Elliott back home for one fine day Mayor Schmoke proclaims 'Rodney Elliott Day' to honor Dunbar alumnus

January 27, 1998|By Bill Free | Bill Free,SUN STAFF

The timing was perfect last night for Rodney Elliott to come home to Baltimore and bask in the spotlight of a Maryland basketball career that has taken off in a big way this season.

Dunbar's Elliott is closing with a rush in his final days in the Atlantic Coast Conference, Maryland is on a 5-1 roll in the league and the Terrapins moved back into the national rankings yesterday at No. 23 in the Associated Press poll and No. 24 in the ESPN/USA Today rankings.

Also, Elliott and his teammates are the talk of the town this week as they prepare to take on No. 1 Duke on Thursday night in Durham, N.C.

Elliott had some time to put all the pressures of the ACC aside last night at the Camden Club, where Mayor Kurt L. Schmoke proclaimed it "Rodney Elliott Day in Baltimore."

Schmoke and Maryland athletic director Debbie Yow took turns praising Elliott as a model citizen and role model, and Elliott seemed moved by all the attention.

"Rodney's goal some day is to own a day-care center, and I think that's such a beautiful thing." Yow said. "He is a leader on our team, but he does it quietly. He is a person who will contribute to the state and city long after his playing days are over."

When Maryland coach Gary Williams was told of Elliott's day-care ambitions, he said, "It will be a great day-care center if Rodney owns it. You ought to see how the young kids hang on him outside the Maryland locker room."

If Elliott's day-care center dream comes true, he would be following in the footsteps of former Baltimore and Washington Bullets great Wes Unseld, who along with his wife, Connie, has owned a day-care center for several years in Baltimore.

"Wes used his NBA career as a platform for the center, and I'd love to do the same thing," Elliott said.

All of which prompted Williams to comment, "All these things about Rodney as a person are true, but let's don't forget how good a basketball player he is."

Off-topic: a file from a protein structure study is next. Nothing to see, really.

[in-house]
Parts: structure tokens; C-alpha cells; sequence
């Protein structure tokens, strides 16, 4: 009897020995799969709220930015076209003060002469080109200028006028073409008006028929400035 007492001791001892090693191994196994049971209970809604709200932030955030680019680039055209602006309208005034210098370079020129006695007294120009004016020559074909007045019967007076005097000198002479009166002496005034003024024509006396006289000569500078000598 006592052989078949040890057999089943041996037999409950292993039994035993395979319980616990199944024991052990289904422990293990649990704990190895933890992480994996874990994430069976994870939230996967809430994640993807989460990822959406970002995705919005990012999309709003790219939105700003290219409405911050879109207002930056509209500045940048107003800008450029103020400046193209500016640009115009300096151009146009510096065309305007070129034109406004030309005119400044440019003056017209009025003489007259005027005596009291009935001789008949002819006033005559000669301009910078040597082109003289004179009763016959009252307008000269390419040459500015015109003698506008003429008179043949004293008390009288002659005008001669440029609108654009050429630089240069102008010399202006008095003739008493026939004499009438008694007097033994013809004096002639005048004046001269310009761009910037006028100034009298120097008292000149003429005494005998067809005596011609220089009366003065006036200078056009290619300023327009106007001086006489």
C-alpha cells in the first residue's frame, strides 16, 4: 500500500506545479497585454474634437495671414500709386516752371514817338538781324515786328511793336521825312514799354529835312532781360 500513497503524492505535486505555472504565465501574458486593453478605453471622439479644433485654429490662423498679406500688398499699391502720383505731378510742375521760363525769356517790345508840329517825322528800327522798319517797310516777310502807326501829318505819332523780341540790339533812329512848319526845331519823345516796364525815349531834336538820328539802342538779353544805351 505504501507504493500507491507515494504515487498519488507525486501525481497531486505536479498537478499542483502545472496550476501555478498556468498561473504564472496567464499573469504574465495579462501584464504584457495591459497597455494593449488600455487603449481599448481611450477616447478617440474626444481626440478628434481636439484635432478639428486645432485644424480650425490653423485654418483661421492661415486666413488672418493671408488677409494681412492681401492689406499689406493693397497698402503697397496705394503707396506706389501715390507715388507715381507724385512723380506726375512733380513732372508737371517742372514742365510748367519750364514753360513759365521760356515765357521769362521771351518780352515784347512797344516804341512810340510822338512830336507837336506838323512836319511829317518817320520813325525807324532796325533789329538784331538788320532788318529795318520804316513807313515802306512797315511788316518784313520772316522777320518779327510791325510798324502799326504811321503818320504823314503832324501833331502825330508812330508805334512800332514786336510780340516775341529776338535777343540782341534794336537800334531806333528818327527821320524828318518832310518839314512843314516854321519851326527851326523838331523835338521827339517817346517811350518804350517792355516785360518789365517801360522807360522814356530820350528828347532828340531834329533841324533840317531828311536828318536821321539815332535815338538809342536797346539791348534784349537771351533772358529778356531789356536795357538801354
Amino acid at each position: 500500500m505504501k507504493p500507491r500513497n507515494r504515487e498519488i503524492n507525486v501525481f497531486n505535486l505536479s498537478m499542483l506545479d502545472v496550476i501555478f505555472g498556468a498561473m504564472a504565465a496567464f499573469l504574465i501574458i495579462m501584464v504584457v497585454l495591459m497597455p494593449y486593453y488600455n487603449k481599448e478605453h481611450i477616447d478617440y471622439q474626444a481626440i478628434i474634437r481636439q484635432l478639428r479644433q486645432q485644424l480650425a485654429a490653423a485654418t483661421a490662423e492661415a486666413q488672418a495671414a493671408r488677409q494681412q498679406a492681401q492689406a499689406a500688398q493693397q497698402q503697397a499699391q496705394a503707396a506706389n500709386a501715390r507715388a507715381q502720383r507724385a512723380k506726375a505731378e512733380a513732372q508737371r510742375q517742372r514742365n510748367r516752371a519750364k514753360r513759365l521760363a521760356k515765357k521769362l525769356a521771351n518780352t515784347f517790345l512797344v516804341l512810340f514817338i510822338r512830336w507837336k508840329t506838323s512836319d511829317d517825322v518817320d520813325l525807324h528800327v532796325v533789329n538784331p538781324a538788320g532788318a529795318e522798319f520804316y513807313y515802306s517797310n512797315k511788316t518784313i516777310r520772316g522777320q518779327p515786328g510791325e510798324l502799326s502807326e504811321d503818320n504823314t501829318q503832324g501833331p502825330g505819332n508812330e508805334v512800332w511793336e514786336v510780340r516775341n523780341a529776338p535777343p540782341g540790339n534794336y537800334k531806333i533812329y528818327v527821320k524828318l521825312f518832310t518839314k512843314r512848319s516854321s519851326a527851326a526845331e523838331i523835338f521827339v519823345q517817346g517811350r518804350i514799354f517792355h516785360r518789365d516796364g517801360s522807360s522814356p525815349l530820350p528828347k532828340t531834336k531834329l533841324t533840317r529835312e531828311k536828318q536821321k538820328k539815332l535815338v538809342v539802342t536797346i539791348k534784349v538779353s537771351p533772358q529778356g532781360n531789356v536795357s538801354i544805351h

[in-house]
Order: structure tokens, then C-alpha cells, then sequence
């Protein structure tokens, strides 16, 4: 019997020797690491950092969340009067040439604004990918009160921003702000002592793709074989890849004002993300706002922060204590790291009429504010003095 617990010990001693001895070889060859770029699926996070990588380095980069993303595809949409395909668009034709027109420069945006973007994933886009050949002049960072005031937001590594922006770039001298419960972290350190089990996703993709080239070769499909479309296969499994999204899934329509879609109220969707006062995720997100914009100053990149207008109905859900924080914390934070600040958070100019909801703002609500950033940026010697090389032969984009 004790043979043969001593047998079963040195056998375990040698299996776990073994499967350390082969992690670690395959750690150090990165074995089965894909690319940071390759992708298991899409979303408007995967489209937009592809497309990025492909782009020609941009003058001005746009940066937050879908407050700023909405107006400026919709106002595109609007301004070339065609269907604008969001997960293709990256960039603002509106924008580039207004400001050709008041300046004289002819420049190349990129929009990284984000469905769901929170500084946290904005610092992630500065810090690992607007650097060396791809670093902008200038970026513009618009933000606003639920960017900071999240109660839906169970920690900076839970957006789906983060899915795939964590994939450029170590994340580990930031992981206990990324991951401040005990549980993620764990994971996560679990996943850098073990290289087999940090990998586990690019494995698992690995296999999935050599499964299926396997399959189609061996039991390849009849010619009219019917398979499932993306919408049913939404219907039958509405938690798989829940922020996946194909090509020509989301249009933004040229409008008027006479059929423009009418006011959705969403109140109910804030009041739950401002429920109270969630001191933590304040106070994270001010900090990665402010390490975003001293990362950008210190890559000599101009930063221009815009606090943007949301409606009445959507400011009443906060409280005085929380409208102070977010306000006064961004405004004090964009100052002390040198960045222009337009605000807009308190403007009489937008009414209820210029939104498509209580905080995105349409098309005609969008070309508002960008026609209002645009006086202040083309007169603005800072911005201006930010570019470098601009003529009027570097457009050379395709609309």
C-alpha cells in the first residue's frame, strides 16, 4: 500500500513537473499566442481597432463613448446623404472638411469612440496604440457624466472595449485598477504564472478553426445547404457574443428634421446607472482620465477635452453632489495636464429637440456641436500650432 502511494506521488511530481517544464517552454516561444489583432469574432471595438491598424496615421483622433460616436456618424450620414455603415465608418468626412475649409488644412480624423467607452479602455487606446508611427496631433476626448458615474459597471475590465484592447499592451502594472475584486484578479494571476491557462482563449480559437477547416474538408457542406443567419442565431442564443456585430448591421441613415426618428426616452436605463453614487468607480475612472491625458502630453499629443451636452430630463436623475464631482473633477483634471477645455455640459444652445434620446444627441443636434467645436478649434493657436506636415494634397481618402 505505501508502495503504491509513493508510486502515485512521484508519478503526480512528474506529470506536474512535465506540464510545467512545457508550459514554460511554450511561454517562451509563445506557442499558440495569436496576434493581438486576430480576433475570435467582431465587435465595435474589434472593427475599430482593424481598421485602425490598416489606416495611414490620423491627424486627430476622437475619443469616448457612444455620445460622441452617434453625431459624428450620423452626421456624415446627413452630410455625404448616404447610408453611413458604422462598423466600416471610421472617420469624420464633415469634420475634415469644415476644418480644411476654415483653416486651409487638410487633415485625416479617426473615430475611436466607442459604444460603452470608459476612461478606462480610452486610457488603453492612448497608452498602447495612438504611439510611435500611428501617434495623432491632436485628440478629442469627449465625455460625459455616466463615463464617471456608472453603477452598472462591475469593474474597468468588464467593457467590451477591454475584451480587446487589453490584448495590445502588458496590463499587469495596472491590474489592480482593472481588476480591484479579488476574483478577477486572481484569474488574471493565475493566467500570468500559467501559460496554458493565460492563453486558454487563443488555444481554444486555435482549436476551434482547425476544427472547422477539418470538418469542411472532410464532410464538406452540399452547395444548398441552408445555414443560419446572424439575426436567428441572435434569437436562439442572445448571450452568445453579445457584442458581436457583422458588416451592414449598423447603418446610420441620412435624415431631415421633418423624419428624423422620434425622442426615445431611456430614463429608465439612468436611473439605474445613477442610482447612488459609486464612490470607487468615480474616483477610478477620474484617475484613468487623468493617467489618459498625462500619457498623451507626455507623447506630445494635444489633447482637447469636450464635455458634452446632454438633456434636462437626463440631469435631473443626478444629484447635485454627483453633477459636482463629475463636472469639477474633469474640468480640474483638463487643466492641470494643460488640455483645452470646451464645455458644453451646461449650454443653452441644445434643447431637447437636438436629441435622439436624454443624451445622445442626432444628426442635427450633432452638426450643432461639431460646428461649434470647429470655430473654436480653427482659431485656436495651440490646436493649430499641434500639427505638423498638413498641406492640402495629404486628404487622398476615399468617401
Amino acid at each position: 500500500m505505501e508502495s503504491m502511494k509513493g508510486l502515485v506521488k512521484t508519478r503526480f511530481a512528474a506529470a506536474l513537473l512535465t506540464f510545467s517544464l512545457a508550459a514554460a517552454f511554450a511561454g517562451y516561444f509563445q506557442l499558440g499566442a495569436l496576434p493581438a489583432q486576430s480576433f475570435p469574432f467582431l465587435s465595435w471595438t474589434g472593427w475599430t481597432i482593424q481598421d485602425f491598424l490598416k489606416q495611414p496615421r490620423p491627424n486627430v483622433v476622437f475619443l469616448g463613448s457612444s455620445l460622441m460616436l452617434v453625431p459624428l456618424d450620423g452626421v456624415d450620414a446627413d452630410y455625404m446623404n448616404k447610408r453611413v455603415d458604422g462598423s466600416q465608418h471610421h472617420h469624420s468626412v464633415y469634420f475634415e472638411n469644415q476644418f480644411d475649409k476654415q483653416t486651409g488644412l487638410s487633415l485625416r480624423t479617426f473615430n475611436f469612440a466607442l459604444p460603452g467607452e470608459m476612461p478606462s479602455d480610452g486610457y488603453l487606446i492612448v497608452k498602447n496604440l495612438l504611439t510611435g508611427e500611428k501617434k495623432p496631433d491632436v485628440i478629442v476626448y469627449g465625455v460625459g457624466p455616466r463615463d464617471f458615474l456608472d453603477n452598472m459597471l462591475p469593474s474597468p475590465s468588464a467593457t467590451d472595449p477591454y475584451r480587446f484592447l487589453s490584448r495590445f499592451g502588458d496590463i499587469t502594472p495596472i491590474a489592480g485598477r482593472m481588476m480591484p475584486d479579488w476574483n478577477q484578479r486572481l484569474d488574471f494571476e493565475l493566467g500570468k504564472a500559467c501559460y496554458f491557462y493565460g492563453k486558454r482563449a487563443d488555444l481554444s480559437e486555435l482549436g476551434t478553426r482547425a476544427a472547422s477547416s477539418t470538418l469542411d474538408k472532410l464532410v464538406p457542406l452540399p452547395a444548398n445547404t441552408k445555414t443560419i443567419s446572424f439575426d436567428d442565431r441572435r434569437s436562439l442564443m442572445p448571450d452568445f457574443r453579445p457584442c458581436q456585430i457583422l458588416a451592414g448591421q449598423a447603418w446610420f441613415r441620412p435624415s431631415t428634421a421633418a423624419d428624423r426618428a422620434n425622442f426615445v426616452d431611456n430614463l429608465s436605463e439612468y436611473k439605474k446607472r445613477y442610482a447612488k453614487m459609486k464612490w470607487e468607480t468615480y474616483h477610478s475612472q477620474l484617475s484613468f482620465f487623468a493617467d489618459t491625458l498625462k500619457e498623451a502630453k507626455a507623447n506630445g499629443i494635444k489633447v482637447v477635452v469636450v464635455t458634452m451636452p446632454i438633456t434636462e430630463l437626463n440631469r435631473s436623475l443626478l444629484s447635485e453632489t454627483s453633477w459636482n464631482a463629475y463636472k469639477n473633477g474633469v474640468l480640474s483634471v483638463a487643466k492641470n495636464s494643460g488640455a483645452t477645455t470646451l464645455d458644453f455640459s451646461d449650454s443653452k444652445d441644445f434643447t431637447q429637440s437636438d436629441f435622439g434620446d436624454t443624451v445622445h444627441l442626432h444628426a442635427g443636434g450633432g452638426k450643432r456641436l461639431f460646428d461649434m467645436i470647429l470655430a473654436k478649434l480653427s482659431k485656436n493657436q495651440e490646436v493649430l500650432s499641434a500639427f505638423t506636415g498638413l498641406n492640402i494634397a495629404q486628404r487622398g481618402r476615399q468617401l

Elliott will play the final regular-season game of his Maryland career at the Baltimore Arena on Feb. 28 at 1 p.m., when the Terps meet Temple. School officials said about 600 tickets, priced at $10, are available.

"You couldn't write a better script for me than this one," said Elliott, who averages 14.8 points, second on the Terps to Laron Profit (16.2) in scoring, and is tied with Obinna Ekezie for the lead in rebounding (6.7). "The adrenalin will be flowing, obviously, with all my friends and family in the stands. But I'll still have to look at this like it's just another game for us."

Elliott and former Terps star Keith Booth, also of Dunbar, both said the same thing last year before Maryland took on Pennsylvania at the Baltimore Arena. They combined for 48 points and 15 rebounds in a 103-73 rout.

Elliott had a career-high 22 against Penn in that game, and Baltimore fans are wondering if he'll be going for the record this time.

"This game won't be about me going for a career high," Elliott said. "It will be about playing team basketball and winning the game. Temple has a good team and a great coach [John Chaney], and it's not like they are just going to lay down and let us win."

Another plus for Elliott on the court this season has been his play against the seven ranked teams thus far on Maryland's schedule. He is averaging 16.0 points and 7.3 rebounds against those squads.

It gets even better against the No. 1 (North Carolina) and No. 2 teams (Kansas and Duke) Maryland has played.

Elliott is averaging 19.7 points and 9.0 rebounds against those top teams.

Pub Date: 1/27/98

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